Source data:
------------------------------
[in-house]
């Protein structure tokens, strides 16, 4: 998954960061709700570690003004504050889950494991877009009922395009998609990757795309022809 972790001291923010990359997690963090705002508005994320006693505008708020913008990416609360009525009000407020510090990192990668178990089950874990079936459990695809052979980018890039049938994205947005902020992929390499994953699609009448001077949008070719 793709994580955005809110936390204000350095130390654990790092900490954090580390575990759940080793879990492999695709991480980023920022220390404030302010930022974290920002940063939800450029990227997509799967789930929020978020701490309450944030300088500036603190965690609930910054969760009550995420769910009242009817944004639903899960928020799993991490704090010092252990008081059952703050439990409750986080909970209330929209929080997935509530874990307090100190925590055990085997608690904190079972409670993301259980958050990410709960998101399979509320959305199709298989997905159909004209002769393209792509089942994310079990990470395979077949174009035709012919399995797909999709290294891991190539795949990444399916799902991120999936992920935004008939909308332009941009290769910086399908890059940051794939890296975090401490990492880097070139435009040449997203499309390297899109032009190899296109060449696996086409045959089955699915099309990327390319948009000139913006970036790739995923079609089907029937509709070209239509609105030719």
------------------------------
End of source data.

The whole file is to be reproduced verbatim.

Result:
[in-house]
């Protein structure tokens, strides 16, 4: 998954960061709700570690003004504050889950494991877009009922395009998609990757795309022809 972790001291923010990359997690963090705002508005994320006693505008708020913008990416609360009525009000407020510090990192990668178990089950874990079936459990695809052979980018890039049938994205947005902020992929390499994953699609009448001077949008070719 793709994580955005809110936390204000350095130390654990790092900490954090580390575990759940080793879990492999695709991480980023920022220390404030302010930022974290920002940063939800450029990227997509799967789930929020978020701490309450944030300088500036603190965690609930910054969760009550995420769910009242009817944004639903899960928020799993991490704090010092252990008081059952703050439990409750986080909970209330929209929080997935509530874990307090100190925590055990085997608690904190079972409670993301259980958050990410709960998101399979509320959305199709298989997905159909004209002769393209792509089942994310079990990470395979077949174009035709012919399995797909999709290294891991190539795949990444399916799902991120999936992920935004008939909308332009941009290769910086399908890059940051794939890296975090401490990492880097070139435009040449997203499309390297899109032009190899296109060449696996086409045959089955699915099309990327390319948009000139913006970036790739995923079609089907029937509709070209239509609105030719």